I’m having nightmares.
I was an innocent witness to the John Ruiz – Fres Oquendo barn dance Saturday night and now I can’t sleep. The nightmares have turned gruesome and I‘m afraid to close my eyes. The scarring may be permanent.
When I do shut my eyes, I see a vision of two large men standing in the middle of a busy street, stopping traffic and staring at each other, mouths open and hands at their sides. They seem to recognize one another, though they can’t quite place the names.
“Hey, didn’t you used to sell used cars outside of Toledo?” asks one of the men, a dark, brooding guy by the name of John Ruiz.
“No,” says the stranger, an imposter known as “Fast” Fres Oquendo. “But I used to be a bartender in Cleveland.”
The two men continue to stare at one another for about 30 minutes while commuters and cab drivers scream at them to move, to get out of the way. To do something. Anything.
“Wait a minute,” the man known as Ruiz finally yells over the din. “Now I remember where it was. The Cozy Corner Bar on Ninth Street. I used to go there after work. Remember me, the Quietman? I used to sell shoes at the Sole Place. We used to talk all the time.”
Suddenly recognizing each other, the two men hug right there in the middle of the street, horns honking and the curses getting louder, traffic backing up for miles.
Then I wake up in a cold sweat.
Maybe this is where I should stop and apologize to barn dancers across the country. Compared to Saturday night’s Ruiz – Oquendo fiasco, you barn dancers put on a pretty violent show, actually making physical contact at different times during your do-si-dos.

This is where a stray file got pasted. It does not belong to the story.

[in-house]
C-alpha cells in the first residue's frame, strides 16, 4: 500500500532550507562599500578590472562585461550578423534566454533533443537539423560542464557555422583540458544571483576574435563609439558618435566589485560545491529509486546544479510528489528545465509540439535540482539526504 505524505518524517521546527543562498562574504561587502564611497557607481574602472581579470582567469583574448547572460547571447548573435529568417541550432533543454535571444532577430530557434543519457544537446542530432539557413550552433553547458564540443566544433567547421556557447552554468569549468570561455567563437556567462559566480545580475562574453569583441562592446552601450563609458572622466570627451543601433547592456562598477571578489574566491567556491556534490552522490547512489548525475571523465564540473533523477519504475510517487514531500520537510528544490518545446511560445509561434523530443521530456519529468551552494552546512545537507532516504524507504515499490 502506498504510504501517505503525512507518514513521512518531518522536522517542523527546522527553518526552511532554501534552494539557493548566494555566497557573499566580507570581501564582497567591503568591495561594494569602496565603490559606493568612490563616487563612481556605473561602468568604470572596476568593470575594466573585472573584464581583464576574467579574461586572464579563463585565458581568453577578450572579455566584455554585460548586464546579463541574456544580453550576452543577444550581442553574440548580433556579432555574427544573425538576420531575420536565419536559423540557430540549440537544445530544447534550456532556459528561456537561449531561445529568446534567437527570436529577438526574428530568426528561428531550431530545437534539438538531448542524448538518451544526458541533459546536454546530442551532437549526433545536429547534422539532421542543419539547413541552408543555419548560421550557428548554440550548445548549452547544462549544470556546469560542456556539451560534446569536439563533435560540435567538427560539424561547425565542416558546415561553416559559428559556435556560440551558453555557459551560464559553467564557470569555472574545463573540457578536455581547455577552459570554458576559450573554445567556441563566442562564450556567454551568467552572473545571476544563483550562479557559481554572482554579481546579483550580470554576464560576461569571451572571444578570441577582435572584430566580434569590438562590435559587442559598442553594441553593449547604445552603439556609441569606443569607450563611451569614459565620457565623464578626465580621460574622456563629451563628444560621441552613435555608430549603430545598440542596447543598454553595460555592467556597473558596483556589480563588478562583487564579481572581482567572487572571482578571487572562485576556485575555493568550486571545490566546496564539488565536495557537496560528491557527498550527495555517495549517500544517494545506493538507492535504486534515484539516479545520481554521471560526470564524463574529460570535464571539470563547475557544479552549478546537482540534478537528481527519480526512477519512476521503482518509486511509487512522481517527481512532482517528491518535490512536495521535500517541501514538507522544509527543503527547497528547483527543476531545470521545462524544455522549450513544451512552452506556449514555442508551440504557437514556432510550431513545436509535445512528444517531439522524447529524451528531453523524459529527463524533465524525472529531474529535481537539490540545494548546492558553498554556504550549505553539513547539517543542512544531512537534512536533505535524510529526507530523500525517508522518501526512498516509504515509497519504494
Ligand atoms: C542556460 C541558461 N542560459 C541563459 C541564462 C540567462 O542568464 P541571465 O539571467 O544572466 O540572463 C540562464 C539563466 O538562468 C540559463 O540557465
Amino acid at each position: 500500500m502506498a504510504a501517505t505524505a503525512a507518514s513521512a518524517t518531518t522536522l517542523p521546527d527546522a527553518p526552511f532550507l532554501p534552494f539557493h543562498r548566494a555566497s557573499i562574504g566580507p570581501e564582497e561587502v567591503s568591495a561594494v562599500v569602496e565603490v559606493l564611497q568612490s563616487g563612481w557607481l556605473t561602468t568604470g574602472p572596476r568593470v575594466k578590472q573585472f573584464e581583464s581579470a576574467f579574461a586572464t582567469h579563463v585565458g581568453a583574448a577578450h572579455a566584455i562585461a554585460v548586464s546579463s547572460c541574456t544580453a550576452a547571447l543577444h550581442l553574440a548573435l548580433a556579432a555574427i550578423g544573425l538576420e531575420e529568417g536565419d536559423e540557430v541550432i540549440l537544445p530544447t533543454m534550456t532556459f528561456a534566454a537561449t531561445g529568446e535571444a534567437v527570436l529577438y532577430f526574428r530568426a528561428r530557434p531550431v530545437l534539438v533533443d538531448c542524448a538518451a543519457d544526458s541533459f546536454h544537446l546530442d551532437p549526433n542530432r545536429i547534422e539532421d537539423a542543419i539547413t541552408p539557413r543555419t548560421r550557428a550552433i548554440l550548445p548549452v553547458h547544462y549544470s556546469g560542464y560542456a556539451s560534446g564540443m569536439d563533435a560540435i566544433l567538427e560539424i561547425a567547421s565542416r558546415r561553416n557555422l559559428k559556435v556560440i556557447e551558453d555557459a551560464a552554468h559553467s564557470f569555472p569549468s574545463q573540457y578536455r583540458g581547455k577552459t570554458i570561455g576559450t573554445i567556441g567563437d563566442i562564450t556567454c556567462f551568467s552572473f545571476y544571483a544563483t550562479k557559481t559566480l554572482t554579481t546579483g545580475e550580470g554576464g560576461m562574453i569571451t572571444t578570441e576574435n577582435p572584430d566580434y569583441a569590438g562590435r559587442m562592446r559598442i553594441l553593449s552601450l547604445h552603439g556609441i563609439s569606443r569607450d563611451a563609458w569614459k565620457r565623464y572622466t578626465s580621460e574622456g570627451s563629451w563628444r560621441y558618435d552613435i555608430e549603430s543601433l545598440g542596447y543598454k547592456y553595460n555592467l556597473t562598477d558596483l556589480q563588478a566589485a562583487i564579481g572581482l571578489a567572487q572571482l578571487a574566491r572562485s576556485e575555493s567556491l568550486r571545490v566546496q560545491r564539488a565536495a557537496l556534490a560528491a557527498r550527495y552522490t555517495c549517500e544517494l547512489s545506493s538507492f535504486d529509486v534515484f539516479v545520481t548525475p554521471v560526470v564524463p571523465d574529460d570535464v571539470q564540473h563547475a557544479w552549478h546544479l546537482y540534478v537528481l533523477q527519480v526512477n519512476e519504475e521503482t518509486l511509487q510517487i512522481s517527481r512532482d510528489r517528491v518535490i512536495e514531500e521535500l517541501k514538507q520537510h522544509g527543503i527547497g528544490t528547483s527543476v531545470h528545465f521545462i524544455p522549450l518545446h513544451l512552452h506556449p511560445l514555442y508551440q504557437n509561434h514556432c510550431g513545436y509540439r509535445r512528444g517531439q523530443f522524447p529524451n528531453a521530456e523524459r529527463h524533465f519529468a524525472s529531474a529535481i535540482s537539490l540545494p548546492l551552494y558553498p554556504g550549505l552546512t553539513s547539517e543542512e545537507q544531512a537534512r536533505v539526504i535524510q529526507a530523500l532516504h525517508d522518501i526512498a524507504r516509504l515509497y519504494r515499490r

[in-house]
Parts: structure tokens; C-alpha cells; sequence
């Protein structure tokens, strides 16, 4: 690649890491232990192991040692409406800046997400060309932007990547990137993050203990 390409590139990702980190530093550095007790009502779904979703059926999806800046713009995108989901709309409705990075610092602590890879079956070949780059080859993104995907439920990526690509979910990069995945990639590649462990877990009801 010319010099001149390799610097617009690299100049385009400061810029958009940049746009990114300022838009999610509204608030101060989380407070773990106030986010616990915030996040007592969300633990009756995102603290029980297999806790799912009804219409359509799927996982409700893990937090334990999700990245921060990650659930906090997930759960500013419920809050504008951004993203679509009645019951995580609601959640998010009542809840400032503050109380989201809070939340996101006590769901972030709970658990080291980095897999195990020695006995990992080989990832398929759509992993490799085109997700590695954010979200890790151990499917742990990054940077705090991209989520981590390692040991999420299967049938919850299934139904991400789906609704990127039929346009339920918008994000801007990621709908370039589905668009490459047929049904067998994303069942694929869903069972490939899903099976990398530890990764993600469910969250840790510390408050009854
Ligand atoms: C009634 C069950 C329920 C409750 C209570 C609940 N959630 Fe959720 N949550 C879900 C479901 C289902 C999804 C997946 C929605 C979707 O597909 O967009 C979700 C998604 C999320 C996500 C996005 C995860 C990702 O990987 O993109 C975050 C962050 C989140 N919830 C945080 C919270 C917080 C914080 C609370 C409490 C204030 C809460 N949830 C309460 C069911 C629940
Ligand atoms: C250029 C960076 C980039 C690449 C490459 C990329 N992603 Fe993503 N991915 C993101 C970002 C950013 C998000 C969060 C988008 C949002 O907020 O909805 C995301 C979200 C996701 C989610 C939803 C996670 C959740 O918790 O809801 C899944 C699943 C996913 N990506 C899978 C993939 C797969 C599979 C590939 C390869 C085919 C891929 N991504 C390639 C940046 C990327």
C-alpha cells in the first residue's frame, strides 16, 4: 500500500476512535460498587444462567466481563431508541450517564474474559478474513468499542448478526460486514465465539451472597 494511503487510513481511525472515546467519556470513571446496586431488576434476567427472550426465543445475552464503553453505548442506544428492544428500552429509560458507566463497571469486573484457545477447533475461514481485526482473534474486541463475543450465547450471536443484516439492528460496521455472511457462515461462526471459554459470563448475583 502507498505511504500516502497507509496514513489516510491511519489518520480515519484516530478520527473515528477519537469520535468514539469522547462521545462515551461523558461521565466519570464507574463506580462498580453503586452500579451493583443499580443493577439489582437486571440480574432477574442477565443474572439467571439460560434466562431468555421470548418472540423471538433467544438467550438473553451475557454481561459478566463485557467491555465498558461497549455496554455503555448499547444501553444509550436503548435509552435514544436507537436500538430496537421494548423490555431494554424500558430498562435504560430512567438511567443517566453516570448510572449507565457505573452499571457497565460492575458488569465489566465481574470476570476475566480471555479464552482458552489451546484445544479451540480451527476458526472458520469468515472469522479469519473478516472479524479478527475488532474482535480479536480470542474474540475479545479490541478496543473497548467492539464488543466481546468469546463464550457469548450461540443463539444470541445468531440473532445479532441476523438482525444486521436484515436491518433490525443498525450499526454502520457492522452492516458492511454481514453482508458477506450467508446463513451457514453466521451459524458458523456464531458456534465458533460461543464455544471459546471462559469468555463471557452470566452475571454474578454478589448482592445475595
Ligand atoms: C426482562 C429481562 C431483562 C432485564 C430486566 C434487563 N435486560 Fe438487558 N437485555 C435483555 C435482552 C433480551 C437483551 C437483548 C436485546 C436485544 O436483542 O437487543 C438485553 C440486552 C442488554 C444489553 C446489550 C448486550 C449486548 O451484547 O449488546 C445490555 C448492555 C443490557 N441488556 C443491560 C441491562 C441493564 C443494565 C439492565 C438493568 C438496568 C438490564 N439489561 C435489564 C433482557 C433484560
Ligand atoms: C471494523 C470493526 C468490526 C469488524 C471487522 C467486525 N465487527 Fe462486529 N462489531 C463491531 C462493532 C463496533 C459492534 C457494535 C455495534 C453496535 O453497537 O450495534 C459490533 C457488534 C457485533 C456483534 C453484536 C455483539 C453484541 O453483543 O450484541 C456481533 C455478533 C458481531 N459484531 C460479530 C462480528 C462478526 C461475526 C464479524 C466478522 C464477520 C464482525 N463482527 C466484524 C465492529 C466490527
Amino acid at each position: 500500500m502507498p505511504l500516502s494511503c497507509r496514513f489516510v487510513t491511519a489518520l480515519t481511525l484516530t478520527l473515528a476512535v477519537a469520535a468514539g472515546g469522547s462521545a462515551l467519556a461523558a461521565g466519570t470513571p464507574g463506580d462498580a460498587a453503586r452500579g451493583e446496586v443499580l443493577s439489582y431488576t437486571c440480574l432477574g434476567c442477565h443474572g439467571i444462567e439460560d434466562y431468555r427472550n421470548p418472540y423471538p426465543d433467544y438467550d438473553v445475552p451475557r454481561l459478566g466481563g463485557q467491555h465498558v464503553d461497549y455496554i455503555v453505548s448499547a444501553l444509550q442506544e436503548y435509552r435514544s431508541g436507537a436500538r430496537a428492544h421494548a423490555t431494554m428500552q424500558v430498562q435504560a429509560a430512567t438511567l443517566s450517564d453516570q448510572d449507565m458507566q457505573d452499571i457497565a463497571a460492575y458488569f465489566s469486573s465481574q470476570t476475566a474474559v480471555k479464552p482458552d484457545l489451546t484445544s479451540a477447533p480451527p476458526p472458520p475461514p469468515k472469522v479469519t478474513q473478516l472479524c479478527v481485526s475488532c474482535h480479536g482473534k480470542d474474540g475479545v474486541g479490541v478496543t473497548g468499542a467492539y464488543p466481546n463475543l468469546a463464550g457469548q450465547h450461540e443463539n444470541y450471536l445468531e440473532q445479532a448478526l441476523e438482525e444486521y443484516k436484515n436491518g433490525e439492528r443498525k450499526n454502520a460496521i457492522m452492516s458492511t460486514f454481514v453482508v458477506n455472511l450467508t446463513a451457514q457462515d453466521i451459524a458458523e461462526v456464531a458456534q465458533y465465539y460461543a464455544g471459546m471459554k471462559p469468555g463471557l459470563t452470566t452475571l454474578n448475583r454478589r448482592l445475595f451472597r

In case you fell asleep or opted to watch Trading Spaces reruns instead of the fight, Ruiz won, though the rest of us were the big losers. That’s because Ruiz and Oquendo got paid. We didn’t. If there was real justice in the world, we would have gotten half our money back for the pay-per-view fight.
Ruiz, famous for the jab-and-hug, stopped Oquendo in the 11th round to hold onto his WBA title. Now he wants to unify the title, which – if it happens – might require therapy for some of us who remember the way the heavyweight division used to be.
It’s still too early to say whether the fight was stopped for Oquendo’s well-being or ours. He didn’t appear to be hurt and was still on his feet when referee Wayne Kelly, showing mercy on the Garden crowd and viewers across the world, finally pulled the plug.
At one point in the fight, Kelly actually reminded the two fighters that they were in a prizefight and that as part of the rules of a prizefight, punches are required to be thrown.
If there was one serious casualty in this fight, it might have been Madison Square Garden. The place will never be the same. From here on out, it will always be haunted, the place where a piece of the heavyweight championship died of supreme boredom.
Meanwhile, the nightmares continue.